Hope for the Diabetic
Jimmy’s story. Jimmy was a big baby—10 pounds at birth. By age ten, he tipped the scales at 150 pounds. Just baby fat, his mother reasoned. He will grow out of it. Jimmy did grow out of it and into something worse: diabetes. By age thirteen he was twenty pounds heavier, tired all the time, and constantly hungry. He satisfied his hunger with donuts and soft drinks. At school he chose pizza, hamburgers, hot dogs, fries, and brownies or cookies for dessert. He rarely ate salad, whole grains, beans, or fresh fruit. He seldom exercised. He was thirsty no matter how much pop he drank, and suffered from depression and poor concentration. His pediatrician told him that on his current course, he would be dead by age 25.
Sadly, Jimmy’s story is not uncommon. One out of three children born in the US in the year 2000 will develop diabetes by young adulthood. There are roughly 20 million adult diabetics, and 40 million who are in the process of developing diabetes, called “pre-diabetes.” That means one out of four adult Americans either has diabetes or is developing the disease.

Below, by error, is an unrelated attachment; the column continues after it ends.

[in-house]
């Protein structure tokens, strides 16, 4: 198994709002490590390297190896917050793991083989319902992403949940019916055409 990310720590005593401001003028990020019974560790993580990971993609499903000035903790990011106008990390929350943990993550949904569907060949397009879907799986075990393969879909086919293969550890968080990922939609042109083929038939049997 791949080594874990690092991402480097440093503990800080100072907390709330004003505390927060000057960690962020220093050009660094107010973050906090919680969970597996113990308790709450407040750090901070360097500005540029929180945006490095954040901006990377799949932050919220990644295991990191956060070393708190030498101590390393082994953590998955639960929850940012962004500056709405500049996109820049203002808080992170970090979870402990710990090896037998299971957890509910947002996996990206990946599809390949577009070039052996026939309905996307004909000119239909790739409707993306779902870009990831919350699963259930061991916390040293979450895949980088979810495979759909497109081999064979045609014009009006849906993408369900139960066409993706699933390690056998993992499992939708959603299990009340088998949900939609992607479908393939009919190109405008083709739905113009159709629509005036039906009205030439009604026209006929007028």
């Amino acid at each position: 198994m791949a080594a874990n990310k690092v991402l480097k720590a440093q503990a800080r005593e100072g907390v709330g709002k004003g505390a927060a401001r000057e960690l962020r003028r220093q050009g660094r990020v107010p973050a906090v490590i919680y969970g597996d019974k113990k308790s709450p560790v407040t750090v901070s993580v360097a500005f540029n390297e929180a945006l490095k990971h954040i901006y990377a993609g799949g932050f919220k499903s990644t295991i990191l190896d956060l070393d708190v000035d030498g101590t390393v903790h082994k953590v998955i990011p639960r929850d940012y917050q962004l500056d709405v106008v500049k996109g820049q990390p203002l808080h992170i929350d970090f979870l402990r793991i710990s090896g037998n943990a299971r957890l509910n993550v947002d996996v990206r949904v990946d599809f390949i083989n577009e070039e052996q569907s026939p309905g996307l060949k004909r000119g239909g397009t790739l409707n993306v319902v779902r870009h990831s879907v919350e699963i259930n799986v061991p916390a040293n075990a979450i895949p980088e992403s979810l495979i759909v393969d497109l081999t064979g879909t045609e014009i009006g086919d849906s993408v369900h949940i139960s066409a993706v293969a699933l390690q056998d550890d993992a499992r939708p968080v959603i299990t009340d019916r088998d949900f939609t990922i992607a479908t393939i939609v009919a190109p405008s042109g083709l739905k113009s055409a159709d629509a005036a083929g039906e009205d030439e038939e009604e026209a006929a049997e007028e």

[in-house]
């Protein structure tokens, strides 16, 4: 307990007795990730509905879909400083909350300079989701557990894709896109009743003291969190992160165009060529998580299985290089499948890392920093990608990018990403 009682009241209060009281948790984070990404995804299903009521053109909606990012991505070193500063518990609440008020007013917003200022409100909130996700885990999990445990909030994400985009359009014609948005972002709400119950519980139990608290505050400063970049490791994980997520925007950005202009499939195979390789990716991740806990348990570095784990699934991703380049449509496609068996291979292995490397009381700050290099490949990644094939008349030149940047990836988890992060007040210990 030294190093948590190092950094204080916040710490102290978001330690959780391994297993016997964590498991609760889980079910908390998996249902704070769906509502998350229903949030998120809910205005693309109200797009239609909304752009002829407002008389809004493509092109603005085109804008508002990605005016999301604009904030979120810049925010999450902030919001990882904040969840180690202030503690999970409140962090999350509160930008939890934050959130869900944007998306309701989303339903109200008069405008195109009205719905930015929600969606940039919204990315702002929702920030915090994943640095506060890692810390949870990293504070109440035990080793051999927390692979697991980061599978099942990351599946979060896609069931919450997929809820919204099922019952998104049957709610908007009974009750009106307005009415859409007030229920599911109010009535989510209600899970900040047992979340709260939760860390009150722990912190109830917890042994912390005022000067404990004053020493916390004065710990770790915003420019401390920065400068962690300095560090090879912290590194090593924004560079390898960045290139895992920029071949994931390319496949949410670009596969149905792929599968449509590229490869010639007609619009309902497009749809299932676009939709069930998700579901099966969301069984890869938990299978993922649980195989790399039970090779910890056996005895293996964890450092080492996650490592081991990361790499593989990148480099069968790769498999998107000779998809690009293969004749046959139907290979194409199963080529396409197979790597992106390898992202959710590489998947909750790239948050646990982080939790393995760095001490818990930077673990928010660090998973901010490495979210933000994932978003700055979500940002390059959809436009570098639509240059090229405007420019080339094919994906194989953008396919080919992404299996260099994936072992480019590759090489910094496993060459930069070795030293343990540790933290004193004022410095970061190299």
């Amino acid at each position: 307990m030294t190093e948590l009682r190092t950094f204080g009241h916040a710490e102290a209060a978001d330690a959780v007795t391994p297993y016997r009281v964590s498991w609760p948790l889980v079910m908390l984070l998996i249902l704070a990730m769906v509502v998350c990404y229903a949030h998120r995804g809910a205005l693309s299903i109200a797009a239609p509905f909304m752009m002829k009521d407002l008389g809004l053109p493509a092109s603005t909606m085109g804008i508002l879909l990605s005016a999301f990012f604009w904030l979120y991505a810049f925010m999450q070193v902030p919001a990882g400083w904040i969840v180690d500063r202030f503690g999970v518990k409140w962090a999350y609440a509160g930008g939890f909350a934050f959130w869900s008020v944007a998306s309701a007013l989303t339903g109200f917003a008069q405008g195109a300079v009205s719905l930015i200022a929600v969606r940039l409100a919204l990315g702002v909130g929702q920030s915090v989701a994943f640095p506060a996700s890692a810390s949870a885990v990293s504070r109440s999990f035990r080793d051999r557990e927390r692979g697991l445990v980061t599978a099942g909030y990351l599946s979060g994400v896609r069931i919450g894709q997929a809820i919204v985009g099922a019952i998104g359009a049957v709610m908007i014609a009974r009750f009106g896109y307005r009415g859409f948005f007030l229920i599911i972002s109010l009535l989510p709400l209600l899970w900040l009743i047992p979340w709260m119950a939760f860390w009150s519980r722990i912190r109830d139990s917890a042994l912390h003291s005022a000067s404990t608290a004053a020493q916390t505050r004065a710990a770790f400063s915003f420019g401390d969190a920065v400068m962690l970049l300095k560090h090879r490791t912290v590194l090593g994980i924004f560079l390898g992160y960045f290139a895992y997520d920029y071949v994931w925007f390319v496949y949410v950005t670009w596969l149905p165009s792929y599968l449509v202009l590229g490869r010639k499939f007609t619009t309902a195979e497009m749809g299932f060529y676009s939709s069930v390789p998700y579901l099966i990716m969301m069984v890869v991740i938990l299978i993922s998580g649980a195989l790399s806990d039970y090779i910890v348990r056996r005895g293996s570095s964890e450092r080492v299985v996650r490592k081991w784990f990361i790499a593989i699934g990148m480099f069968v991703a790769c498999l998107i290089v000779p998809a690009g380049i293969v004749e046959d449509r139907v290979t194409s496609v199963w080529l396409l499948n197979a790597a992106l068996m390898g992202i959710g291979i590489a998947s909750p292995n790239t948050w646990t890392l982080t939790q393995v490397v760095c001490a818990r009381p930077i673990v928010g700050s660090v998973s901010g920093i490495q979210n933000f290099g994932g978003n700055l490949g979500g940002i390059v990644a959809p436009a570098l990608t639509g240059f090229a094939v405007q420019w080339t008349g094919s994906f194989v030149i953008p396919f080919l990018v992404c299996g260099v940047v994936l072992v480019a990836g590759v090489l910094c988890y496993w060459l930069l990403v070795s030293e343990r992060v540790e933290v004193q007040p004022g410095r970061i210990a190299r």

What is diabetes? Diabetes is a group of diseases characterized by high levels of sugar in the blood. But that is only the tip of the iceberg. Diabetes is a metabolic disorder that causes the body’s cells to be deprived of fuel (glucose). When uncontrolled, it causes problems with circulation, heart health, kidney function, eyesight, immune function, depression, mental processing, and cancer and dementia risk. Most diabetics, up to 95%, are type 2, a form of the disease that develops due to a combination of inactivity, poor nutrition, and overweight. Eight out of ten people who suffer from type 2 diabetes are overweight. Those who carry fat at their waist are at higher risk. Type 1 diabetics have an autoimmune disorder and require daily insulin. All forms of diabetes respond well to positive lifestyle choices.